Dr. Mehrunisha Suleman - Muslim Values and End of Life Healthcare Decision-Making: Values, Norms, and Ontologies in Conflict?
Abstract: Every community has its own religio-cultural understanding of death, its rites, rituals and beliefs. For Muslims, nearing the end of life is considered a transition period before entering another, everlasting, life. Illness and disease, within an Islamic framework, are often believed to be manifestations of suffering incurred by believers as a means of spiritual cleansing or of elevating the devotee. Muslim beliefs, processes and practices in relation to death, dying and remembrance reveal a deep commitment to a metaphysical reality independent of empirical knowledge.
By contrast, empirical methods such as randomized controlled trials, metanalyses and the establishment of evidenced based medicine predominate as the sciences and tools of knowing and practicing within biomedicine. The latter tools also offer understandings of illness, disease, life and death, and these are employed within modern healthcare systems, like the NHS, for education, training and research, where patients and practitioners alike are expected to employ or rely on an epistemological framework that is largely empirical.
Through an empirical study of the experiences, practices and moral deliberations of healthcare users and providers, end of life care offers an acute lens through which the juxtaposition of Islam and biomedicine can be researched. This paper will offer a summary of a qualitative study carried out involving 40+ interviews with Muslim patients and families as well as doctors, nurses, allied health professionals, chaplains and community faith leaders. Themes include deliberations around biomedical technologies including artificial ventilation and nutrition and values such as hope and acceptance.
The study shows that Islam, its texts and lived practice, finds growing importance within the UK end of life care discourse as there is an increasing Muslim population and burgeoning interest in the role of faith and spirituality in healthcare decision making. It also indicates that patients and practitioners alike rely on multiple moral sources to make decisions and face moral anxiety and frustration when these different moral sources are in conflict. An ethical analysis of such tensions will be presented with an evaluation of the normative implications for both biomedicine and Islam.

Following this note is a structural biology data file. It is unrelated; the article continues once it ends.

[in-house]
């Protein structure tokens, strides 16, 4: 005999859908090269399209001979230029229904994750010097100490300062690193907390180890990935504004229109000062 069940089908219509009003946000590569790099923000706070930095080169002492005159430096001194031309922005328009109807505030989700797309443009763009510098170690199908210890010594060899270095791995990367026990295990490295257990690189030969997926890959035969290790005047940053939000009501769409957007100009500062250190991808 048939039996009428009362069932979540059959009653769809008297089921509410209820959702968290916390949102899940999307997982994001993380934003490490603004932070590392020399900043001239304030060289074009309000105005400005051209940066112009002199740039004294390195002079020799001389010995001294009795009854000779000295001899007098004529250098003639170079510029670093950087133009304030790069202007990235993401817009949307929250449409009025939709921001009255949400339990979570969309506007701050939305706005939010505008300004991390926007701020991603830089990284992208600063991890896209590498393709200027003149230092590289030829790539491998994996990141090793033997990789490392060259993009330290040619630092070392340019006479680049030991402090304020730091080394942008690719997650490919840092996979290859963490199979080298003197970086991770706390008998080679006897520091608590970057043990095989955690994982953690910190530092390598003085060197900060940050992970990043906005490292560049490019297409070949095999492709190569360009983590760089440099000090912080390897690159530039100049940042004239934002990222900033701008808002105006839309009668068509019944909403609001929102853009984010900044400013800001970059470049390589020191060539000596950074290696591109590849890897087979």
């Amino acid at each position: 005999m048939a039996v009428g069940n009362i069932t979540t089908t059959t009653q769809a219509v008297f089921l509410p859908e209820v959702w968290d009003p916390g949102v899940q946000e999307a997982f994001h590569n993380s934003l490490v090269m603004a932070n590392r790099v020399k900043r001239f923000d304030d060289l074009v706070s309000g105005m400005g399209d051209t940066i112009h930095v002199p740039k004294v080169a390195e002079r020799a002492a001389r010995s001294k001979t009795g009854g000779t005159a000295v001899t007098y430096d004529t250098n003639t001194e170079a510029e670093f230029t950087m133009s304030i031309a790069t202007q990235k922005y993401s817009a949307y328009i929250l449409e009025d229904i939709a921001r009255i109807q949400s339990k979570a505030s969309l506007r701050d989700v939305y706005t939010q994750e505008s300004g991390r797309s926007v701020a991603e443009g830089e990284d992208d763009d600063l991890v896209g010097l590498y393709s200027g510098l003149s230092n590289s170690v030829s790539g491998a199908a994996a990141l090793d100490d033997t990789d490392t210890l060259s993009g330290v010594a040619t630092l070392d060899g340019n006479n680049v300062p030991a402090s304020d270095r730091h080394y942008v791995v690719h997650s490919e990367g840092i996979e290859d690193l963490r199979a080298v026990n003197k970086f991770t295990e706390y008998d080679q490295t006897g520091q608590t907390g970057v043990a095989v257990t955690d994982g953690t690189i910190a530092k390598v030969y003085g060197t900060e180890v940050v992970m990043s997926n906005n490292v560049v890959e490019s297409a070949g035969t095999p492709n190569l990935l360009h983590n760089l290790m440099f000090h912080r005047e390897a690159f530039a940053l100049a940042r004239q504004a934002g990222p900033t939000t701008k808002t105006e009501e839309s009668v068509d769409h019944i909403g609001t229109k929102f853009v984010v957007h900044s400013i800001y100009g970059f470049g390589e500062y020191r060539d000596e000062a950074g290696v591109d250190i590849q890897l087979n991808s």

Dr. Aasim I. Padela - Maqasid and Biomedicine
Abstract: This paper describes the utility of maqasid-based approaches for biomedicine. Specifically, it will explore basic questions concerning human health through the lens of the maqasid formulae of al-Shatibi and Jamal al-Din al-‘Atiyah and relate them to contemporary notions of the social determinants of health. It will also outline how a maqasid-based approach may assist in developing health policy by outlining how a health-action agenda that intervenes upon the leading causes of human mortality can emerge from a moral objective of the Islamic tradition, namely the preservation of life.
Abstract: At the nexus of philosophy, medicine, religion and law/ethics lies the question: what is the human? Perhaps nowhere is this issue more pointed than in the understanding of mental distress and dysfunction. In this seminar, Shaykh Asim Yusuf discusses this central question in terms of the relationship between mental wellness, distress and ethics, as well as exploring into how the religious position on the nature of the human soul can provide insights into management of mental illness in terms of a holistic bio-psycho-socio-spiritual model. He also examines how notions of function and dysfunction are explicable in relation to ultimate purpose and meaning.
Abstract: Muslim scholars while identifying the Quran and Prophetic reports (ḥadīth) as the ultimate truth have also pragmatically assessed the implications of scriptural knowledge in relation to local, temporal, cultural, and societal contexts. Two significant paradigms that continue to inform the interpretive epistemology of Muslim scholars are ʿaql and ʿurf. ʿAql may be understood as human reason, specifically a rational understanding of empirical reality. ʿUrf refers to the prevailing customs and practices between and amongst individuals and groups that collectively constitute social reality.
This essay will examine to what extent the theories and foundational principles (uṣūl) of the interrelated fields of theology (kalām), law (fiqh), and ethically virtuous spirituality (tazkiyah) when combined with these external factors of ʿaql and ʿurf can provide a robust epistemology for Muslim scholars’ understanding rapid developments in science and technology. As a case study, I examine the understanding of life and humanity in Islamic theology, law and spirituality and its interaction with the understanding of life and humanity that emerges from modern science.